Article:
UFC President Dana White may seem like an unconventional choice to speak at the Republican National Convention in Cleveland: Just last December he told Yahoo Sports, "I'm not a political guy, at all, not a little bit."
So what is he doing here? He told TMZ this week the speech "will be about my relationship with Trump and the Trump that I know."
That makes sense given that the night's theme is about the economy and that White has spoken about Trump's early support of the ultimate fighting league in the past.
After a brief dust-up over the roll call votes of Alaska, Republican National Committee chairman Reince Priebus took the stage to explain the procedure.
Initially, all of Alaska's delegates went to Donald Trump.
However, Alaska state rules have a provision that notes that when a presidential candidate drops out, those delegates remain with that candidate. Alaska's vote would have been 12 Sen. Ted Cruz of Texas, 11 Trump and five for Sen. Marco Rubio of Florida.
I have the incredible honor of not only being a part of the ride that’s been this election process and to watch, as a small fly on the wall, what my father has done in creating this movement – because it’s not a campaign anymore, it’s a movement -- speaking to real Americans, giving them a voice again. It’s my honor to be able to throw Donald Trump over the top in the delegate count tonight....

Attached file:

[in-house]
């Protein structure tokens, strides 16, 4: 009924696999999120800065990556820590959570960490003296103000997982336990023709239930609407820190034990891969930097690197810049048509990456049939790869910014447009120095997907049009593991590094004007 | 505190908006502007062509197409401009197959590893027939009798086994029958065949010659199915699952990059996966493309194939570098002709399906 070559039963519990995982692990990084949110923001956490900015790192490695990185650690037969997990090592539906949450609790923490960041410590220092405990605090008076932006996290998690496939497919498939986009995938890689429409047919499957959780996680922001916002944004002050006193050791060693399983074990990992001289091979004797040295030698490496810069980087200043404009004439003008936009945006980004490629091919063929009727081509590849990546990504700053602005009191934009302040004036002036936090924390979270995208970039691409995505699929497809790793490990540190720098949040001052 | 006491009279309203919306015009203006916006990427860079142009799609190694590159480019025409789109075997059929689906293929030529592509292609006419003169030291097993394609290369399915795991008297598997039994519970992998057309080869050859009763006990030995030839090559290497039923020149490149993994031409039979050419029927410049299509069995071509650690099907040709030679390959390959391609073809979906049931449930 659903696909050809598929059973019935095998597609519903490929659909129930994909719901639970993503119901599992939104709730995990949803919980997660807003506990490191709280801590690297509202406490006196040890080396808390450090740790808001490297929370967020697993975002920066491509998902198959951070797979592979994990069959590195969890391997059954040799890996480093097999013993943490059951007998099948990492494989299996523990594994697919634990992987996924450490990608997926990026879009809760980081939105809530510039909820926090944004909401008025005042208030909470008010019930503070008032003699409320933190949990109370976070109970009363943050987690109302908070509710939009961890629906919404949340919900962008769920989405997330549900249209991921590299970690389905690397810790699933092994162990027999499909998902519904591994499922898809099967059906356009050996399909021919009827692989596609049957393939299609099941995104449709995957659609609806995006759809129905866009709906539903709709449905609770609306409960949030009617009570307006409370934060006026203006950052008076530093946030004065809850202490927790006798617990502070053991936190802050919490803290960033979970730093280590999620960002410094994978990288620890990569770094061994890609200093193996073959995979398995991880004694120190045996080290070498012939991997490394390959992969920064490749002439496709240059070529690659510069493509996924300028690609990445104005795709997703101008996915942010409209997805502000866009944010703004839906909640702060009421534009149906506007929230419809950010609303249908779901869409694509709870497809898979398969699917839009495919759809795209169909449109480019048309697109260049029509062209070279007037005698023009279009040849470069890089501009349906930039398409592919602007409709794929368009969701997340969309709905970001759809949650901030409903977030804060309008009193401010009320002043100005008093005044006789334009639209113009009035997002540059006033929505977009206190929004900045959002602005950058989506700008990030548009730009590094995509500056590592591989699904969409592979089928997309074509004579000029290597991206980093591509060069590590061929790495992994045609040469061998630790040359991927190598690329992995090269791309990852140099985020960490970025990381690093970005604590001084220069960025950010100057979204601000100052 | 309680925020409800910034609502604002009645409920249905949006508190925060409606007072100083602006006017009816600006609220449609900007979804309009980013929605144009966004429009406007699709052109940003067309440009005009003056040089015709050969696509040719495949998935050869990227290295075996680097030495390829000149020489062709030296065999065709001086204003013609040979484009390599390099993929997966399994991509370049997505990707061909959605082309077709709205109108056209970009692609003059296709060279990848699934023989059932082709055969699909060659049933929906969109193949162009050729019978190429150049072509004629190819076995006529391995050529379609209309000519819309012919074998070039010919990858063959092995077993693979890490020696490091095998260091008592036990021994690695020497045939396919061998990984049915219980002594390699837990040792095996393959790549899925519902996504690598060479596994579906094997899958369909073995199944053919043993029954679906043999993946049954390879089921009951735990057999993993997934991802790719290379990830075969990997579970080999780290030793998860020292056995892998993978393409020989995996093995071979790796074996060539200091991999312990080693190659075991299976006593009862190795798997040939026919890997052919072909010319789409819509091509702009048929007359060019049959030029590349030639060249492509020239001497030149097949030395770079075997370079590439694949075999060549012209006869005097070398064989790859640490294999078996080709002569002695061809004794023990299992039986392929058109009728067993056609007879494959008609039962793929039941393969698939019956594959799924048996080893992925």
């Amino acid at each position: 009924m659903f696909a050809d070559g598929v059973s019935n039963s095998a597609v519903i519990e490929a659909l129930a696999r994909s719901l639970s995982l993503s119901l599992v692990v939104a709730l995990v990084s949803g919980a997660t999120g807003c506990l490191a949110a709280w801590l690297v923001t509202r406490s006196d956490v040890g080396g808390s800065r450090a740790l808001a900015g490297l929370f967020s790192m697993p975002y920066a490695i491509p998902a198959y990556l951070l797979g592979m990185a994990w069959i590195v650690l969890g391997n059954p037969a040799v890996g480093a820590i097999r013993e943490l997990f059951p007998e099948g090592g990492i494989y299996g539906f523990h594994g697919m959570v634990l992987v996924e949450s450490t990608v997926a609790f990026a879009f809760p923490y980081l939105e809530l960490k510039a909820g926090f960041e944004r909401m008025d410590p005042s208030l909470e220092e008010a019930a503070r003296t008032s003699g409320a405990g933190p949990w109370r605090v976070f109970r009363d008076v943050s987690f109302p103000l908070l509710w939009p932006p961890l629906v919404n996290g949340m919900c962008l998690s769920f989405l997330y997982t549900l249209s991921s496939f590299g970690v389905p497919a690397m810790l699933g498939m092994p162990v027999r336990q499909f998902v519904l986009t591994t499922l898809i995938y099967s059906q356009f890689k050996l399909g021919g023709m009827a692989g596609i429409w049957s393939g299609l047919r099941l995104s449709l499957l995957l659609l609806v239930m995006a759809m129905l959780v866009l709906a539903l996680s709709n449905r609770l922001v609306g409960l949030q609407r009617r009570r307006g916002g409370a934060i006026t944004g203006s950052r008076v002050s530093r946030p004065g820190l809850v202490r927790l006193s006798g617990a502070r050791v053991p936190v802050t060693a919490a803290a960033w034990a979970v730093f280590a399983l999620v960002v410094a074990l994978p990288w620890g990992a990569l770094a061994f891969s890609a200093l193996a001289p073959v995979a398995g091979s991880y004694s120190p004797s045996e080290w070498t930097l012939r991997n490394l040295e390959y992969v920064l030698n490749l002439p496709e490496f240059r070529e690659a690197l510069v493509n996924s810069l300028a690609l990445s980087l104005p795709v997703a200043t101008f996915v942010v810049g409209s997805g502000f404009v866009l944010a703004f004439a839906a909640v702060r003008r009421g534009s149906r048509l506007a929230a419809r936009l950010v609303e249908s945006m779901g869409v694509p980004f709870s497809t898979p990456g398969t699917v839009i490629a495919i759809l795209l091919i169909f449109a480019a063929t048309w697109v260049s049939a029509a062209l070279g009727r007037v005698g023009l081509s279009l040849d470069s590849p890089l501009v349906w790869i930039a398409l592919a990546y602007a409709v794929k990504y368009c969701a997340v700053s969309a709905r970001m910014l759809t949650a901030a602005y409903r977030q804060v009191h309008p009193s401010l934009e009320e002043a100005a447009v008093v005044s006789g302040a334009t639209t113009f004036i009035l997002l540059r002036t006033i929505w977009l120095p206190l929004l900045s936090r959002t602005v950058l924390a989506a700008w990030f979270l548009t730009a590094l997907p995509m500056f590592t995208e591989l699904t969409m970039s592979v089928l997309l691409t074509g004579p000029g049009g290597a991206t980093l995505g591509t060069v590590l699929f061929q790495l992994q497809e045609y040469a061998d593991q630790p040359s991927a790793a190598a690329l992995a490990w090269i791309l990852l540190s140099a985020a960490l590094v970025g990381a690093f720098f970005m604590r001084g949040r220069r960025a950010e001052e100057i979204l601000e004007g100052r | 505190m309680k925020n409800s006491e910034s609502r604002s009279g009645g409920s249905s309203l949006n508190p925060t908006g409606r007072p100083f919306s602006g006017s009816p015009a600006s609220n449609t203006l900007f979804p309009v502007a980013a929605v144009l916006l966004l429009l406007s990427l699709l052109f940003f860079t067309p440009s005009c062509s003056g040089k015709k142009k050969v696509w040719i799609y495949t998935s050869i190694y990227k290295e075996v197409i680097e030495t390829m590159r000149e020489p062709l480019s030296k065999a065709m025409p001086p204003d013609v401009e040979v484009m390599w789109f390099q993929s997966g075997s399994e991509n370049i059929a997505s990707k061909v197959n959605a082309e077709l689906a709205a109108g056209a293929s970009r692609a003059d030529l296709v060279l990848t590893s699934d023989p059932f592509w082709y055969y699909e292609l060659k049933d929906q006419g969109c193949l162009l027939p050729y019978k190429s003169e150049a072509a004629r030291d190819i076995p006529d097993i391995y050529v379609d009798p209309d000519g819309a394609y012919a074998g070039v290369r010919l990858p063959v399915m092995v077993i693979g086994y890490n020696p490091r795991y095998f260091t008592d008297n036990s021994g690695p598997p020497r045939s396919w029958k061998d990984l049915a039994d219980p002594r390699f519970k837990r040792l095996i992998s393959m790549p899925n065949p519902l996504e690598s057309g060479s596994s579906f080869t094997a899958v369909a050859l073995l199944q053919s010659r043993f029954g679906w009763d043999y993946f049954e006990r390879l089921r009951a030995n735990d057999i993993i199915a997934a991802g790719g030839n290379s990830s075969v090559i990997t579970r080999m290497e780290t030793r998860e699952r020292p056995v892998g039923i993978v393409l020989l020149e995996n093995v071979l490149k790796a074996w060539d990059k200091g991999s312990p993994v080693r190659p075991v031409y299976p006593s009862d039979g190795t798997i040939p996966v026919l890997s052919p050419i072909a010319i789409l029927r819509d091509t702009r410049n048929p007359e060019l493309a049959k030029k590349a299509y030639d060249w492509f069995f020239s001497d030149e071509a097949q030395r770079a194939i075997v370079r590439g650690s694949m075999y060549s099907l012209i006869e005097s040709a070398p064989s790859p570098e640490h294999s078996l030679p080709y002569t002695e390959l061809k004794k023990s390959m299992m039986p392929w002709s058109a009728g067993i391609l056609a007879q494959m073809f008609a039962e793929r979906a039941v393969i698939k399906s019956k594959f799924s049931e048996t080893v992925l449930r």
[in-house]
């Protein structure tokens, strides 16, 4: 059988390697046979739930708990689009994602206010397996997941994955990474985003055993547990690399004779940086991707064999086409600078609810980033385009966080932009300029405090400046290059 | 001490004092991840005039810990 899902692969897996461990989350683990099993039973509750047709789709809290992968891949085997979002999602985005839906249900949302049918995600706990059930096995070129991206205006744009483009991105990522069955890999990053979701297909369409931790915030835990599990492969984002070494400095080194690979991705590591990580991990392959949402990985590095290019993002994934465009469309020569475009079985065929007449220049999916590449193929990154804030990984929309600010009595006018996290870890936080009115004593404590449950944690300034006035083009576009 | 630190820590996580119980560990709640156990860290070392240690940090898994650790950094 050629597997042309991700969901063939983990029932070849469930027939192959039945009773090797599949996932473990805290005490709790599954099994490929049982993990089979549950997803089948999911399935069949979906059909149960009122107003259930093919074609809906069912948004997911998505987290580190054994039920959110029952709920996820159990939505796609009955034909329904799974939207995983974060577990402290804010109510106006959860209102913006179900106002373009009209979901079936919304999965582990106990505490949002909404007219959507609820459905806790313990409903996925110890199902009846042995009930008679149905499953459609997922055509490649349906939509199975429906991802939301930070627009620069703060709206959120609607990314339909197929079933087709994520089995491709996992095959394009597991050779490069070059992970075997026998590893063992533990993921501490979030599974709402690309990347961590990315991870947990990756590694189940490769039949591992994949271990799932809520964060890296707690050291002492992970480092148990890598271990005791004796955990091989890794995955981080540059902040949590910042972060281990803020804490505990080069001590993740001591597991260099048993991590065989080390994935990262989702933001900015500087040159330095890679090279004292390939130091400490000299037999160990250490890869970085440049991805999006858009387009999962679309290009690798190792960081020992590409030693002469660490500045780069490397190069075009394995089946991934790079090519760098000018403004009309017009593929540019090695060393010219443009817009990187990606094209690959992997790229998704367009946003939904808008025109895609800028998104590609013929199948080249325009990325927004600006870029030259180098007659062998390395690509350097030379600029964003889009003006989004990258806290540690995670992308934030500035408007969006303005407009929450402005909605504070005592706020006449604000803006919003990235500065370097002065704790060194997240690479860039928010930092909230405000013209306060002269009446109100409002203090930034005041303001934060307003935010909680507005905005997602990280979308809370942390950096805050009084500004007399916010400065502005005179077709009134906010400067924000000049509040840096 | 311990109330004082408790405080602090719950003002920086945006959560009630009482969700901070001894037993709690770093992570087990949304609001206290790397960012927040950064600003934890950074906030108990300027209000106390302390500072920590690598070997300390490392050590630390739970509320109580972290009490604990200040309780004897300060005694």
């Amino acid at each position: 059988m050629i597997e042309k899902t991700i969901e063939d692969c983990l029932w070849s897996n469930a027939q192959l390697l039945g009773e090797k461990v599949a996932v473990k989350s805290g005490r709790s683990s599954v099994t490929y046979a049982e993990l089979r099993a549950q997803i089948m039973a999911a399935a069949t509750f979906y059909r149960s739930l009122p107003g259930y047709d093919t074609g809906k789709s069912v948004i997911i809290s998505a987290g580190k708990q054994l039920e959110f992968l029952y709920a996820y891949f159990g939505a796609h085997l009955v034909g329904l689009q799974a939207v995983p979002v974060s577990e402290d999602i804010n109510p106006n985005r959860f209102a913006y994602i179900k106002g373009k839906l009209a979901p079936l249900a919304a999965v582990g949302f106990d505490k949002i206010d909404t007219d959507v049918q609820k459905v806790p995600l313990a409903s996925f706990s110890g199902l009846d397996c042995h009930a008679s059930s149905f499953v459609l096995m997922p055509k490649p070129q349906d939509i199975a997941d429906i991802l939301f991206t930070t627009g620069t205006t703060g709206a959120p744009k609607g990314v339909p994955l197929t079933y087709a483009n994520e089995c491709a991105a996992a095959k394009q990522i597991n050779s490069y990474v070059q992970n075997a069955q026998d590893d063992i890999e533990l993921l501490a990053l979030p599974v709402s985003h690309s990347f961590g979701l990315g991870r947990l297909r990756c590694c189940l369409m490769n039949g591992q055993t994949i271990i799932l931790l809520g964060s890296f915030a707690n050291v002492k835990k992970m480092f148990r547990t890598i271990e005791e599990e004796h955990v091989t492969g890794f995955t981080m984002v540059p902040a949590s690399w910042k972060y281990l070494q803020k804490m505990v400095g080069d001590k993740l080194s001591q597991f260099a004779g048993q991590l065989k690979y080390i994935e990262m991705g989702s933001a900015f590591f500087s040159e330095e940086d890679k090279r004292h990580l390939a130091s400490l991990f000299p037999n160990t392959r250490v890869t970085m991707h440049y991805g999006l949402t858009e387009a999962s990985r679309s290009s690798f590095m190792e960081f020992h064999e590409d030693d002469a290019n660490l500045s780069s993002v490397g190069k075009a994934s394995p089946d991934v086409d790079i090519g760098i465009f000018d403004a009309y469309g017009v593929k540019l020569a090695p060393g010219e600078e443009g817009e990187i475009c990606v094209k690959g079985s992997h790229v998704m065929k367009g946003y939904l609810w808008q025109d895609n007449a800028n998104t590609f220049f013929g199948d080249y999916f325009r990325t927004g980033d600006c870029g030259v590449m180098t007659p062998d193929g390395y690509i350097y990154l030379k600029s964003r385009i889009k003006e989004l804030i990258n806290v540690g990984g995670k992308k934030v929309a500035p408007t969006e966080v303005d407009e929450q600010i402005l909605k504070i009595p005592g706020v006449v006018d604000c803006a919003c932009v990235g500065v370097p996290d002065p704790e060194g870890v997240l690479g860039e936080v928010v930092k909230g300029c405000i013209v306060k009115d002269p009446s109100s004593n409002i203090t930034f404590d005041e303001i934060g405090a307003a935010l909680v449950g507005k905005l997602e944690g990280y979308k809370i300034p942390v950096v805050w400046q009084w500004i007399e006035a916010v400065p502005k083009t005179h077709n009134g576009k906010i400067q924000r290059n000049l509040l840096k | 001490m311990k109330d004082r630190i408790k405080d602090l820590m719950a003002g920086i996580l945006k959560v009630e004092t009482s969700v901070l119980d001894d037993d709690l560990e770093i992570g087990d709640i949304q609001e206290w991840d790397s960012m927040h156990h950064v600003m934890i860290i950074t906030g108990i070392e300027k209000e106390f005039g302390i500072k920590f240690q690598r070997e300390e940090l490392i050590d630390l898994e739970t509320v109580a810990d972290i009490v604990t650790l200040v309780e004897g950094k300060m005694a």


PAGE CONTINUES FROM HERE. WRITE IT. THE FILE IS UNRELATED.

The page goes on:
For the first time this week, police threatened a group of demonstrators with arrest, after a rowdy crowd, some wearing masks, sprinted through the streets of downtown Cleveland in a cat-and-mouse game with officers on bicycles.
The protest, Tuesday afternoon, which seemed to have splintered from a larger march that started at Public Square earlier in the day, ended shortly before 8 p.m. when officers declared an unlawful assembly just outside the city's convention center.
Police Chief Calvin Williams skipped the police department's nightly news briefing to help break up the rally, conversing with protesters, even bantering with a man wearing a bandana who insisted the police had violated the Constitution by asking the demonstrators to go home.
Donald Trump often boasts that he would be the "greatest jobs" president ever elected -- an idea that's been echoed throughout the Republican National Convention.
The past 35 years has seen swings in job growth. Republican presidents, starting with Ronald Reagan, saw multiple periods of job losses. But the largest single-month gain also appeared during Reagan’s term, with more than a thousand jobs added in September of 1983.
The largest decline started during Great Recession in the final years of George W. Bush and carried into the first term of President Barack Obama.